for believers and also published A Christian Library for believers to be able to read abridged and edited versions of Christian Classics. Wesley was well equipped theologically and this can be sen in his writings on Christian Perfection and his notes on the New Testament. One does not have to agree with Wesley to be able to appreciate his use of theology to disciple people. His colleague John Fletcher was also an able theologian but again he used theology to establish believers in their faith. He also used this to defend the distinctive doctrines of the Methodist Movement but again he was concerned with the spiritual development of believers, his work is has distinct pastoral flavour to it.

Jonathan Edwards is remembered for his sermon “Sinners in the hands of an angry God” but this great pastor also preached on the love of God and for our love for one another, his sermons “charity and its Fruits” show both the pastoral heart and the theological expertise of Jonathan Edwards. Als his work “The Religious Affections” is an amazing combination of pastoral discernment and theological knowledge enabling helping to discern the hand of God in revival and seeing also how the flesh could be manifested in times of renewal. Edwards was able to write at depth as History of Redemption demonstrates or his discussions of free will and divine sovereignty but again his purpose is not to be academic but rather to show that the doctrine was profitable for the believer and for the pastor for their ongoing discipleship.

When we look at these examples it is interesting to note that Wesley and Fletcher were Arminian in their Theology whereas Edwards was Reformed in his theology but despite the differences they were united in emphasising the need for good doctrinal for the health of the church.

The Nineteenth Century Revivals: There were various Revival Movements in the Nineteenth Century and it can be said of all of them that theology was important to them. Even very experiential emphases like that of Pheobe Palmer’s take on holiness teaching is rooted in biblical teaching. Palmer saw herself as one who was teaching Wesleyan theology, a careful reading of her works will establis this.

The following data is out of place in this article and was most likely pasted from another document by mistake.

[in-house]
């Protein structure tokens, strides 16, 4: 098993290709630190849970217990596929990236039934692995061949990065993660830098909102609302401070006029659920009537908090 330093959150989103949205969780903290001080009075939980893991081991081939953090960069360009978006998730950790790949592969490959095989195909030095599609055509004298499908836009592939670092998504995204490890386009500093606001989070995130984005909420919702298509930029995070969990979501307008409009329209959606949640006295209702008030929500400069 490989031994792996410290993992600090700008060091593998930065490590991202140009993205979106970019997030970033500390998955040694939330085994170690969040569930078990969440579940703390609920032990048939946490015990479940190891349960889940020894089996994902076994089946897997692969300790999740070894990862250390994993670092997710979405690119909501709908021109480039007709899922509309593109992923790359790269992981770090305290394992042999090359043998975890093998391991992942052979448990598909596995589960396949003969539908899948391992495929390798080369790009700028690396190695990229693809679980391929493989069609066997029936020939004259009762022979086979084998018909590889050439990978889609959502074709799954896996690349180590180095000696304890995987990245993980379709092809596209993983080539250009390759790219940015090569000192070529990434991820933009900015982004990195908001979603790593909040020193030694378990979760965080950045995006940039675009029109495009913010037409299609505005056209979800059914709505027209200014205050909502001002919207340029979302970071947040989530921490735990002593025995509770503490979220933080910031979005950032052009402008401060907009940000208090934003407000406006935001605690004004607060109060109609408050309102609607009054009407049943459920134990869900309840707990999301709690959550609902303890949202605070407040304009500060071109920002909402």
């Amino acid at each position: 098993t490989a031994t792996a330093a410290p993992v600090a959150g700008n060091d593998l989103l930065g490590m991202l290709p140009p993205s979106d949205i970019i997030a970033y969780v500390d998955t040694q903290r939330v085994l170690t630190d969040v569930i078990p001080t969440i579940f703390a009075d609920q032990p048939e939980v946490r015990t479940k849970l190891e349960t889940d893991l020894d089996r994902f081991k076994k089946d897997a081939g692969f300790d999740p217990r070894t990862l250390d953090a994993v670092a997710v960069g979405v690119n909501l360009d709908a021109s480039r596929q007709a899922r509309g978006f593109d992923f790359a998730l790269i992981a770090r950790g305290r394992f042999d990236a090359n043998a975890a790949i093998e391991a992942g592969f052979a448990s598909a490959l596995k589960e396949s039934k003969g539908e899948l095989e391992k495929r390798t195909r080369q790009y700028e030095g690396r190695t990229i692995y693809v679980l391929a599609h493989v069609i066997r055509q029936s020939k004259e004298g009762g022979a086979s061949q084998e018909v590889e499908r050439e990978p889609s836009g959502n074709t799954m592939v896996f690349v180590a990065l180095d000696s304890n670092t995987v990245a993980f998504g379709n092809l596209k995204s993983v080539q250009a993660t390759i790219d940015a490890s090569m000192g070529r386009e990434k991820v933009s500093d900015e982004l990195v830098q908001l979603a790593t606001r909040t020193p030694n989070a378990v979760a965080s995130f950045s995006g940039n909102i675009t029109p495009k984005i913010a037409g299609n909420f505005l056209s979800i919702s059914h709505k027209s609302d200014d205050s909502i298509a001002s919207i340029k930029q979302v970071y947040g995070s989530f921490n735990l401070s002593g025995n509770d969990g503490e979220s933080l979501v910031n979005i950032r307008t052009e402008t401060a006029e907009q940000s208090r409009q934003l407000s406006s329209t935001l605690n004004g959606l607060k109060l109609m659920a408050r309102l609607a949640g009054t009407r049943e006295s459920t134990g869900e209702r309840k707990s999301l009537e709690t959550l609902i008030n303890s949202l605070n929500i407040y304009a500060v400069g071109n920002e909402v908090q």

Charles Finney is often used as an example of a revivalist who is technique orientated but this is a shallow interpretation of the mature Finney. In any case he tried to develop his thinking from Scripture and expound them. but he also published his Systematic Theology again this is not a book aimed at academics but rather a volume designed to equip pastors and believers.

C.H Spurgeon, is a great example of a Revival preacher who brought solid doctrinal teaching to his congregation Sunday after Sunday but this was truth on fire. Spurgeon took his stand on the Reformed articulation of doctrine. This can be seen in the fact that he used A.AHodge’s  “Outlines of Theology” as his textbook at his Preachers College. He also realised the need for unity in the light of the dangers of Liberal Theology and he was involved in the early developments of The Evangelical Alliance. He was also willing to take a strong stand against liberal theology as his Sermon “A Dirge for the Downgrade” shows. Spurgeon was one who would stand for truth because he was concerned for the health of the church. His program of Church planting also shows his concern for doctrinal clarity, for example the Trust Deed of Shoreham Baptist Church has a clear doctrinal statement ( I use this as an example because I am an elder of this Church.). The Churches that Spurgeon planted were all Particular (Reformed) Baptist Churches.